I Learned to Juggle While My Grandmother Died
by Katy E. Ellis, Jr.


--for Dora Jesse Moline

I drop them for the millionth time.
A twenty-three year old girl,
I fling beanbags recklessly over the fragile
bones of my mother's figurines
lined up below Jesus on the fireplace mantle
and shout, "Watch Mom! Watch me!"
I want to show her a moving circle
how juggling is catch and throw
catch and throw,
over and over
and over.

When my dad and I used to visit his parents
in their cabin in the shadow of Tatoosh,
Grandma taught me to crochet,
to fish into the center of a skein of yarn
and pull out the beginning. One long strand
poked and hooked into afghans, hats
and sweaters of many colors.

At church I learned of a Triune God,
three in one but not one in three.
I tried to juggle them in my mind:
catch and throw, catch and throw.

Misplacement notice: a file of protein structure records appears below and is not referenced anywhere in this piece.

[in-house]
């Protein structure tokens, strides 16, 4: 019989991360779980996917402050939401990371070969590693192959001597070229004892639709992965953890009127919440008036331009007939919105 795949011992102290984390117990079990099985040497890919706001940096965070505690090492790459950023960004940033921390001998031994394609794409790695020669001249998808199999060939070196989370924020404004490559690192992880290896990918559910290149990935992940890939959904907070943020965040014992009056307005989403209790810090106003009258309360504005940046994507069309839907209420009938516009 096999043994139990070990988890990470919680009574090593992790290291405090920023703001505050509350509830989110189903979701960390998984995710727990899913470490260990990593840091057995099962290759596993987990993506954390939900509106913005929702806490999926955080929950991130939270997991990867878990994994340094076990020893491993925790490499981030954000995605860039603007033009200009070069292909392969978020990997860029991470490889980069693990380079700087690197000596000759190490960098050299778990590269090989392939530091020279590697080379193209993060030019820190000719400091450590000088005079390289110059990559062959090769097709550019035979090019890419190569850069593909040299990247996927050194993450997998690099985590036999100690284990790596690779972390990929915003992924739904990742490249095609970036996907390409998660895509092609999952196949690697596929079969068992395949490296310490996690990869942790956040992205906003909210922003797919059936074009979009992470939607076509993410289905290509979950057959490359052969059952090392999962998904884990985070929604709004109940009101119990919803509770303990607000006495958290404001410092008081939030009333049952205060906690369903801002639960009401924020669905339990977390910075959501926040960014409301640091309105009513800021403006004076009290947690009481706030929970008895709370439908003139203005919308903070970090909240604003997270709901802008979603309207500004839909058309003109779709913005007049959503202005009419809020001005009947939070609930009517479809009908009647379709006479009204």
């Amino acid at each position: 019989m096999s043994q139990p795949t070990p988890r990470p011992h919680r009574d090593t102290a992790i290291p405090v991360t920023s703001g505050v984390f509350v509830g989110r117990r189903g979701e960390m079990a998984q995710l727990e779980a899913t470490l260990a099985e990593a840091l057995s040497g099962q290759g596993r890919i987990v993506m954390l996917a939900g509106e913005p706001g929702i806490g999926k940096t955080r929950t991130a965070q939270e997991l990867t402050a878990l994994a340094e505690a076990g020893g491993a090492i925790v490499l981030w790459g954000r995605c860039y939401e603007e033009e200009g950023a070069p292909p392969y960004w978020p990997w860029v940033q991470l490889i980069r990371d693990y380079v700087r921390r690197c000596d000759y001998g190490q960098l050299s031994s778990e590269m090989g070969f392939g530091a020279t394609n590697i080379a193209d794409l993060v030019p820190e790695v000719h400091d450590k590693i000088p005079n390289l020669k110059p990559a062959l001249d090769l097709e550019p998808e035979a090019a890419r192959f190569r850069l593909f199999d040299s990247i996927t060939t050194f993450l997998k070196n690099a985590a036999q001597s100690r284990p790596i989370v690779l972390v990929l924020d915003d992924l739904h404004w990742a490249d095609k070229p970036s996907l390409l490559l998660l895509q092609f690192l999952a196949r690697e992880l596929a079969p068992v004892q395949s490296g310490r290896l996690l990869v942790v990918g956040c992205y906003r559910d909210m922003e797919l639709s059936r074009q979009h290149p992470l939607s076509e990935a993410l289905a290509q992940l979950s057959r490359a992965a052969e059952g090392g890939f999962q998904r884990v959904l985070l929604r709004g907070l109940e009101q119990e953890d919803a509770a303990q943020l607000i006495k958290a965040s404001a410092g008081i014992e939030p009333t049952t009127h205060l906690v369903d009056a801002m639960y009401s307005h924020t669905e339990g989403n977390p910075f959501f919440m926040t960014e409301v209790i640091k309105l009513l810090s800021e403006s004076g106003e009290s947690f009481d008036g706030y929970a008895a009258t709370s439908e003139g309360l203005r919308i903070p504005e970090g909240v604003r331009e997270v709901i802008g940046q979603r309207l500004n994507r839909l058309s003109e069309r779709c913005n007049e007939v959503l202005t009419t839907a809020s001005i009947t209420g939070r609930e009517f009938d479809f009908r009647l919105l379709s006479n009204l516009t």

First I dropped the Father
then the Son
and then the Holy Ghost.
With my hands to my sides, I fell
away from the Holy Trinity, a circle
that began before me, will end after me.

Wherever I go I unpack Bible Stories
and Sunday School Memory Work.
Jacob's ladder, Abraham's ram, gifts of gold
frankincense and myrrh lumpy in my pack,
a part of my body. I think my family suspects
I've left Jesus behind and Satan walks with me.
But everyday I juggle the three of us:
Good and Bad
and Me and Good
and Bad and Me.

When Grandma died I belted out hymns
of Jesus at her funeral. I wondered
if my dad, mom, brothers, sisters and their kids
thought I'd been converted back to them,
that I suddenly, through this death, found again
Christ's Birth and Death and Resurrection.

Now, three oranges in my hands,
I visit her grave with my mother and father.
Grandma's headstone sits on a hill near the airport,
Mount Rainier in the distance, a ghost
with outstretched arms.
Before I set them down, I juggle the oranges
in high arcs,
catch and throw,
catch and throw,
until they drop and roll away to other graves,
my father, mother and I each chasing after one.






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